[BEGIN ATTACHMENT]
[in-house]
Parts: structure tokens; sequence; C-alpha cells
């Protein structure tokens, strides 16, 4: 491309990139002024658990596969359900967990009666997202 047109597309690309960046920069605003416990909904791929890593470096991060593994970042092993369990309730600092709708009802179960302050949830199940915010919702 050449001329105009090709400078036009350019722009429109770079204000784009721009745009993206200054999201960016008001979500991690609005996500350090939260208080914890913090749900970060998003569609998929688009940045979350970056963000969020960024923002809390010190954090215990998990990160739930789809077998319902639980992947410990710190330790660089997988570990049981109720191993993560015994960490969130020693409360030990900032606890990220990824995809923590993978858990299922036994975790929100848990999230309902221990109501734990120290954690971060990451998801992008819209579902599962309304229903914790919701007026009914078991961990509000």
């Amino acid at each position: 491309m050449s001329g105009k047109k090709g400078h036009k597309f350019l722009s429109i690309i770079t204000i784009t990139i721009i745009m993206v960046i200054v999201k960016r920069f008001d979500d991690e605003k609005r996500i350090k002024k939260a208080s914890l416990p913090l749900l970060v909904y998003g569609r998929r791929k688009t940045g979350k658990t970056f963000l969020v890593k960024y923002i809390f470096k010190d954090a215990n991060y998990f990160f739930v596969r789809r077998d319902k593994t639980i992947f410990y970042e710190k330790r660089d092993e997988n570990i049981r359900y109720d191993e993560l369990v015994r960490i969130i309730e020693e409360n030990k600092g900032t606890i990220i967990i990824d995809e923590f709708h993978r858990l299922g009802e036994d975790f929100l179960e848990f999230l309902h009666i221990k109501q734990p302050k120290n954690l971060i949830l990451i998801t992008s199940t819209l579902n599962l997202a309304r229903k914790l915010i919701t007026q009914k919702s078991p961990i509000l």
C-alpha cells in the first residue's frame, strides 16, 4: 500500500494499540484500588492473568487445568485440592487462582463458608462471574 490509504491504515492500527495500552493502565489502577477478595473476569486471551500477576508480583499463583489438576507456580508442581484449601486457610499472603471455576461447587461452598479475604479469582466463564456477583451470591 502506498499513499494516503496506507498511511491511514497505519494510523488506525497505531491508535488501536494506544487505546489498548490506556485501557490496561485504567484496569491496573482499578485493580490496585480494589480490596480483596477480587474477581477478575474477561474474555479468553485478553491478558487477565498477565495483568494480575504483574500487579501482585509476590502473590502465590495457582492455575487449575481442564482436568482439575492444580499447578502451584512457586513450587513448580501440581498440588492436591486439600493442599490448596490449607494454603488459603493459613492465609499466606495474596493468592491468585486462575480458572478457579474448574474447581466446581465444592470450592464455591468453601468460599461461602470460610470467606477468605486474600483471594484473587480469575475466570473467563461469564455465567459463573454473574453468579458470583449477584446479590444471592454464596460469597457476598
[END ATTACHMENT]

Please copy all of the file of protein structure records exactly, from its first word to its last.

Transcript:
[in-house]
Parts: structure tokens; sequence; C-alpha cells
């Protein structure tokens, strides 16, 4: 491309990139002024658990596969359900967990009666997202 047109597309690309960046920069605003416990909904791929890593470096991060593994970042092993369990309730600092709708009802179960302050949830199940915010919702 050449001329105009090709400078036009350019722009429109770079204000784009721009745009993206200054999201960016008001979500991690609005996500350090939260208080914890913090749900970060998003569609998929688009940045979350970056963000969020960024923002809390010190954090215990998990990160739930789809077998319902639980992947410990710190330790660089997988570990049981109720191993993560015994960490969130020693409360030990900032606890990220990824995809923590993978858990299922036994975790929100848990999230309902221990109501734990120290954690971060990451998801992008819209579902599962309304229903914790919701007026009914078991961990509000």
């Amino acid at each position: 491309m050449s001329g105009k047109k090709g400078h036009k597309f350019l722009s429109i690309i770079t204000i784009t990139i721009i745009m993206v960046i200054v999201k960016r920069f008001d979500d991690e605003k609005r996500i350090k002024k939260a208080s914890l416990p913090l749900l970060v909904y998003g569609r998929r791929k688009t940045g979350k658990t970056f963000l969020v890593k960024y923002i809390f470096k010190d954090a215990n991060y998990f990160f739930v596969r789809r077998d319902k593994t639980i992947f410990y970042e710190k330790r660089d092993e997988n570990i049981r359900y109720d191993e993560l369990v015994r960490i969130i309730e020693e409360n030990k600092g900032t606890i990220i967990i990824d995809e923590f709708h993978r858990l299922g009802e036994d975790f929100l179960e848990f999230l309902h009666i221990k109501q734990p302050k120290n954690l971060i949830l990451i998801t992008s199940t819209l579902n599962l997202a309304r229903k914790l915010i919701t007026q009914k919702s078991p961990i509000l």
C-alpha cells in the first residue's frame, strides 16, 4: 500500500494499540484500588492473568487445568485440592487462582463458608462471574 490509504491504515492500527495500552493502565489502577477478595473476569486471551500477576508480583499463583489438576507456580508442581484449601486457610499472603471455576461447587461452598479475604479469582466463564456477583451470591 502506498499513499494516503496506507498511511491511514497505519494510523488506525497505531491508535488501536494506544487505546489498548490506556485501557490496561485504567484496569491496573482499578485493580490496585480494589480490596480483596477480587474477581477478575474477561474474555479468553485478553491478558487477565498477565495483568494480575504483574500487579501482585509476590502473590502465590495457582492455575487449575481442564482436568482439575492444580499447578502451584512457586513450587513448580501440581498440588492436591486439600493442599490448596490449607494454603488459603493459613492465609499466606495474596493468592491468585486462575480458572478457579474448574474447581466446581465444592470450592464455591468453601468460599461461602470460610470467606477468605486474600483471594484473587480469575475466570473467563461469564455465567459463573454473574453468579458470583449477584446479590444471592454464596460469597457476598